Like creative journalist John McPhee, you might defer your writing by sharpening pencils all day and re-arranging note cards. But what can you do when you can’t get the first word down after hours and hours, days, weeks, or months. . . ?
“Page Fright,” “Writer’s Block,” “Dry Spells”: They are part of a writer’s life. Richard Ford admits that he suffers though dry times that can last for months. Fran Lebowitz finally gave up on her book project after decades of what she called a “writer’s blockade,” and wrote a book about why she couldn’t get the first book written.
“The Terror of the White Page.” For some reason, we think we suffer more acutely than anyone else, or we fool ourselves into thinking we don’t suffer, at all, push through, writing what we recognize as nonsense, but writing something. All of us suffer from some form of this.
The lengths some writers go to break a dry spell are endless and infamous: You can try one thousand words a day, even if it’s a beautifully crafted letter to your town councilor, the National Grid, or the tax guys (surely, you have something to say to any of these); three hundred words a day to yourself, as a reminder of what you have to do that day and why; one hundred words to your cat or dog or muse, reminding one of them of what they are to see to and why. You can simply “chain your muse to a desk,” as Barbara Kingsolver suggests—if your muse isn’t on vacation somewhere restful and your desk isn’t covered with class lectures and folded underwear. But try: At best, you will break through; at worst, you will have handy material for a new setting, character, or scene—you might even discover the kernel of an innovative narrative this way.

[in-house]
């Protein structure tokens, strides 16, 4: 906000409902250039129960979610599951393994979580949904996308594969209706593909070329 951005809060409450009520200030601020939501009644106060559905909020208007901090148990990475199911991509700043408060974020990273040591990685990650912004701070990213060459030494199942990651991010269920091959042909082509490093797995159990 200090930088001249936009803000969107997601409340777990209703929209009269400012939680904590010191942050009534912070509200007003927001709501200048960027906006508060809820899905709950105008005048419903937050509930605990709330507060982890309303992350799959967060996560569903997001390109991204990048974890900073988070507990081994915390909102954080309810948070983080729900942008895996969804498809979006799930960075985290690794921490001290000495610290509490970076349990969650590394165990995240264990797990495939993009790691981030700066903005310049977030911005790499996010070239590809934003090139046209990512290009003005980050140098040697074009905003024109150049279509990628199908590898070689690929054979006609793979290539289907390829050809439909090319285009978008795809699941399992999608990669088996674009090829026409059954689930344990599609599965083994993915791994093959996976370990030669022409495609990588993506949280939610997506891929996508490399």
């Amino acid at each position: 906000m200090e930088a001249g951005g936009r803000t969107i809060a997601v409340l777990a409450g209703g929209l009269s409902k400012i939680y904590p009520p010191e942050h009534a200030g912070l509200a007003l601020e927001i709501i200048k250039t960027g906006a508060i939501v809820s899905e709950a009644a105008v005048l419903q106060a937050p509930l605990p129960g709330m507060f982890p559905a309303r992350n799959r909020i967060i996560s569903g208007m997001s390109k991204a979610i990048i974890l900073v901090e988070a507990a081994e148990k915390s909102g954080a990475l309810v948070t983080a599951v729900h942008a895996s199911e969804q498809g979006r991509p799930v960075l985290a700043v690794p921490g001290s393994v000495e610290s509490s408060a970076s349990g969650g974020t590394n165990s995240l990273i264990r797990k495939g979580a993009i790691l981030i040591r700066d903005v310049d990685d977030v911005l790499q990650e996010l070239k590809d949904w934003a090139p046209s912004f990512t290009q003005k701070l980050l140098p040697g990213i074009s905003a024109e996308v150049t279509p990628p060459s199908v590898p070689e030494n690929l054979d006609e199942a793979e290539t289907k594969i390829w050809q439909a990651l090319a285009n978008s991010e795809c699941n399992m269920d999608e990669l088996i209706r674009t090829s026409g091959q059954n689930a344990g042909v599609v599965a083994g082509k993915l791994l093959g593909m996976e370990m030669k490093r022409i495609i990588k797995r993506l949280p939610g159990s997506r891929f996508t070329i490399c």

Ford simply waits. And waits. And then stops thinking about it. Eventually, suddenly, something happens. Many writers just get up and out and away from the project (or hoped for project) and leave the house. Or leave town. “Your unconscious can’t work when you are breathing down its neck,” Ann Lamott writes. Hilary Mantel won’t “just stick there scowling at the problem,” like Barton Fink, and abandons it for a while. But if you are waiting for language to fill an empty place, she says, “don’t make telephone calls or go to a party; if you do, other people’s words will pour in where your [own] words should be.” So go for a walk, take a hot bath, sit in the park and watch people. Go to a movie.
For some reason, movies often help writers, but knitting typically doesn’t; naps are good, cooking not. Reading something entirely different from what you normally write loosens up both thought and language; reading in another language often brings new rhythms to your sentences. These, however, work best when a writer’s word flow has already opened up and then is stuck, like the swing of a swollen door that should be letting words and ideas in and pushing others out. What can you do to avoid this, in the first place? Stop writing when you’re on a roll, when you know what’s going to come next—Hemingway, among scores of other writers said this. Like a good guest, leave the project when your host still wants you to stay—starting up again will be easy.
But back to that entirely empty page and its blank terror . . . No one addresses it in the same way, all the time. Self-deception sometimes works: Eighteenth-Century writer Laurence Sterne changed his clothes from top to bottom and even resorted to shaving his beard because the person he had been was simply not producing. Sometimes, you can fool yourself into prohibiting a word on the page for ten days—by Day 11, you’ll have four or five ideas and dozens of lines of dialogue you will be frantic to put down on paper. But Sometimes, like Ford, we just have to wait.
Or scrounge around under the bed or in the couch cushions for more pencils—you’re bound to find one or two you threw across the room in writer’s despair.
Winona Winkler Wendth is a co-founder of the Seven Bridge Writers' Collaborative. She has been a resident of Lancaster since 1992 and teaches writing, literature, and other humanities courses at Quinsigamond Community College. Wendth holds an MFA in literature and writing from the Bennington Writing Seminars. You can read her work in a variety of literary and general interest publications.